Oregon to Join Hanford Cleanup Lawsuit

Oregon will seek to join Washington state in a lawsuit to speed the cleanup of radioactive waste at Hanford Nuclear Reservation, officials announced on Feb. 25.

"This suit is about compelling the federal government to uphold its commitment to protect fully our environment and our citizens," Gov. Ted Kulongoski said. "Further delay is unacceptable. The federal government must make this clean up a priority and meet its obligations to address the environmental and public health risks that the Hanford site continues to pose."

The agreement with the U.S. Environmental Protection Agency and Washington state's Department of Ecology requires the U.S. Department of Energy to stabilize 53 million gallons of high-level radioactive waste, much of it stored in 149 aging, leak-prone single-shell underground tanks.

The 1989 agreement initially called for the treatment plant to be operational by 1999. After repeated extensions, the Energy Department is still likely at least a decade away from the treatment facilities coming on line, Oregon officials said. Although most of the free liquids have been moved out of the single-shell tanks, about 30 million gallons of waste remains in these tanks and further delays in getting the treatment facilities operational greatly increases the risk of future leaks and further environmental harm.

Unable to agree on a new schedule for operating the treatment facilities and for retrieving waste from the older tanks, Washington last November filed a federal lawsuit accusing the Energy Department of failing to abide by the 1989 agreement. Oregon has filed papers seeking to join the suit.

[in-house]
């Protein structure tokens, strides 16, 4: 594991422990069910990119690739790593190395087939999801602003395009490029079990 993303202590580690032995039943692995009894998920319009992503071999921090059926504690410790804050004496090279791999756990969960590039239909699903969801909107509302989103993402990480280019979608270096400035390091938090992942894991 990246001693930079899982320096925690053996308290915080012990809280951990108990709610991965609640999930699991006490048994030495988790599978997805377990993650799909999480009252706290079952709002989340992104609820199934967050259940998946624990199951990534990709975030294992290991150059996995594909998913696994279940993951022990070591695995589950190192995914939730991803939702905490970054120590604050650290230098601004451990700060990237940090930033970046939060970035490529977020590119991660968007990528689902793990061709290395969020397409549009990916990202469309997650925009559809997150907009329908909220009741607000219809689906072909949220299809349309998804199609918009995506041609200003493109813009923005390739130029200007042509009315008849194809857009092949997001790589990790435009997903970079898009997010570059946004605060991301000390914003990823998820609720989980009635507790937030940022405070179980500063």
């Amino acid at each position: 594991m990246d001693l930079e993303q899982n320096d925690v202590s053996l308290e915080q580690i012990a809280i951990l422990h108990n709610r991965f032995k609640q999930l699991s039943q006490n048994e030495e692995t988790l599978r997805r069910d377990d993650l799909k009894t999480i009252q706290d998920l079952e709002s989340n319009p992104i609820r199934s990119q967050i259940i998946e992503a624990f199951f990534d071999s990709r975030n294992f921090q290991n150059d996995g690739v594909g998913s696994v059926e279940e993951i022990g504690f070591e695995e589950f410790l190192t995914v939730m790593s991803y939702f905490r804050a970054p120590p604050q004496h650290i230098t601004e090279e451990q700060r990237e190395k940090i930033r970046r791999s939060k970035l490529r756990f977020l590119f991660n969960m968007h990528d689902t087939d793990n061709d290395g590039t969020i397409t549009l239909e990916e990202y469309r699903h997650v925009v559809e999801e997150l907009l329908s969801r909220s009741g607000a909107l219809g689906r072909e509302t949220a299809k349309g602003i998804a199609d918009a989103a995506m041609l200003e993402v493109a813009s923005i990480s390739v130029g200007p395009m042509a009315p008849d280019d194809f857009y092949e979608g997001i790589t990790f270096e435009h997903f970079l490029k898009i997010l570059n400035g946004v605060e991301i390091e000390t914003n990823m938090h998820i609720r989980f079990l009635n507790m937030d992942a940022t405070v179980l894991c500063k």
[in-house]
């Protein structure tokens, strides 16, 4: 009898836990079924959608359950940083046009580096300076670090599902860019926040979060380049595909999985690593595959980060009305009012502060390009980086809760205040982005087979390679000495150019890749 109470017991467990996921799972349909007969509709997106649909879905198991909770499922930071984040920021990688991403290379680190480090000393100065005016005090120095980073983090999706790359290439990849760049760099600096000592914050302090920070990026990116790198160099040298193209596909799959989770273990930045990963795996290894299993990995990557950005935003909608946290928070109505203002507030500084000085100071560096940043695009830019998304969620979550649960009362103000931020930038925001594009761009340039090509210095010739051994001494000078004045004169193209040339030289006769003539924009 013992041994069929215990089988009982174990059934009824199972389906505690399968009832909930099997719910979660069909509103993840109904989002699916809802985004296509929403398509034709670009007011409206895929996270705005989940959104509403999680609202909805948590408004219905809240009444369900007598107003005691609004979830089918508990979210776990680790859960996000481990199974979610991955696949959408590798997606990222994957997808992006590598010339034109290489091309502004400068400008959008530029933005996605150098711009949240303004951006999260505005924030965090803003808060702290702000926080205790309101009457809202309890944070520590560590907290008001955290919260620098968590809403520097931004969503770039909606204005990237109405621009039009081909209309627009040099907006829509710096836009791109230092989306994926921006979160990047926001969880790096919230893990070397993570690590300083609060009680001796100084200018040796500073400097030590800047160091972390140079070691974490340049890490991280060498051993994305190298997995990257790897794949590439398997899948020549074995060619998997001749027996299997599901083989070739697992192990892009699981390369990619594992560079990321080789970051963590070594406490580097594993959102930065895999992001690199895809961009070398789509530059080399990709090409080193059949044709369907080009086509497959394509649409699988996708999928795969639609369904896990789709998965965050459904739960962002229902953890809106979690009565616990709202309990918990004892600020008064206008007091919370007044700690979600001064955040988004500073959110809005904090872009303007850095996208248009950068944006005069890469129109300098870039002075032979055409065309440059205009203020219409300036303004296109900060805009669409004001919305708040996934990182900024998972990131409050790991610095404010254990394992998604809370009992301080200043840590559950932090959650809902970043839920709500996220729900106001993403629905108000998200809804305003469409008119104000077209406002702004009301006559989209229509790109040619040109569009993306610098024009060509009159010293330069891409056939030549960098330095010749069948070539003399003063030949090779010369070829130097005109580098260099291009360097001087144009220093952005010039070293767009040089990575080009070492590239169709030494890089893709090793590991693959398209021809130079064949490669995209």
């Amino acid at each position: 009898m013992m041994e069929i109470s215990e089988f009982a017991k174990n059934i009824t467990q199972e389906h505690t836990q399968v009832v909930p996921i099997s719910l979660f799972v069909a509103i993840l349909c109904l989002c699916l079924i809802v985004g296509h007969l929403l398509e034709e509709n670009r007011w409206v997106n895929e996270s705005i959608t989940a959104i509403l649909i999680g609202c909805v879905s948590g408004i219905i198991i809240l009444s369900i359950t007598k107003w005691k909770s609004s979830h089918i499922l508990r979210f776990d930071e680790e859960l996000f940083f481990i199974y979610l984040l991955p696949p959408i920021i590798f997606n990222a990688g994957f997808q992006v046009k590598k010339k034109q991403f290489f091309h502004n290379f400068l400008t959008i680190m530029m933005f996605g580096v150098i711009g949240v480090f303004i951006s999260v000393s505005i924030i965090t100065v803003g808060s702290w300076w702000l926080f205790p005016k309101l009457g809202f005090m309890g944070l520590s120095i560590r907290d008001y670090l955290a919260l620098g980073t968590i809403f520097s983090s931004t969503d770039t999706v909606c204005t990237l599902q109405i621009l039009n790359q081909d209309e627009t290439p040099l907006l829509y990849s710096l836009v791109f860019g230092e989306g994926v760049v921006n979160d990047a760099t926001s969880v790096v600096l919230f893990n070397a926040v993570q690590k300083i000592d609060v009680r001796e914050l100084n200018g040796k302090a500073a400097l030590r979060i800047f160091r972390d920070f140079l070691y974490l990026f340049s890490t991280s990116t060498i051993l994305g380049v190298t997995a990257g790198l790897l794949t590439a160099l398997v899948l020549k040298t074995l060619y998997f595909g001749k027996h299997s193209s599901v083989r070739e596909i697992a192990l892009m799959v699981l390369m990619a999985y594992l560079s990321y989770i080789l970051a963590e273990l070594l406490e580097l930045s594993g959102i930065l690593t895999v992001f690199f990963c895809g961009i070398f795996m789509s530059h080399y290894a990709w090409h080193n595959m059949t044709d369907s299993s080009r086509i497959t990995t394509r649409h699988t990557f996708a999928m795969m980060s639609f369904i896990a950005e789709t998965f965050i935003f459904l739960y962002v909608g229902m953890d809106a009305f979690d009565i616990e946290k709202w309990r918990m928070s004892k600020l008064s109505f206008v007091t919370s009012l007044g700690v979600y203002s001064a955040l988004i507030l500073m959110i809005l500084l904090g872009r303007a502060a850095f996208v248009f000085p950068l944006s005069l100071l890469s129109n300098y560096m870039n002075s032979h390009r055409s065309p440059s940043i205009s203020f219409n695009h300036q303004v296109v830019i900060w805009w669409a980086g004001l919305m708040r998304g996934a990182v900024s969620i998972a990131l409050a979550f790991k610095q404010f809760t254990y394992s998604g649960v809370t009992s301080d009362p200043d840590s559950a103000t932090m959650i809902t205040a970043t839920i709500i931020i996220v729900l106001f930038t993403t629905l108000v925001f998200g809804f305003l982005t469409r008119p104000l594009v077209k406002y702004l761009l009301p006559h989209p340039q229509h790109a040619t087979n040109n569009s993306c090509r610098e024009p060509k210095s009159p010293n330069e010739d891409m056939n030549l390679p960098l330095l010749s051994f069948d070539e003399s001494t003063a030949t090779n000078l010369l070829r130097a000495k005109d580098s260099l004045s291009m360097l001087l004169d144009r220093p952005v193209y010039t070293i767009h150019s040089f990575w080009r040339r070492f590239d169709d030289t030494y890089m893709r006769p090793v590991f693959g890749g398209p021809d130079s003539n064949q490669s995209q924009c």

Oregon has a strong interest in the cleanup because the Columbia River flows through the Hanford site. Clean-up delays increase the risk of serious environmental damage to the river.

"We're pleased that Oregon Gov. Ted Kulongoski has joined us in this important lawsuit," Gov. Chris Gregoire stated. "The federal cleanup at Hanford has been far too slow in achieving the critical environmental results mandated in the three-party cleanup agreement, which the federal government committed to. Washington and Oregon depend on clean, safe water to support their economies and the health and well being of their citizens. In the Washington and Oregon counties south of Hanford, 57,000 companies rely on water to provide 780,000 jobs."

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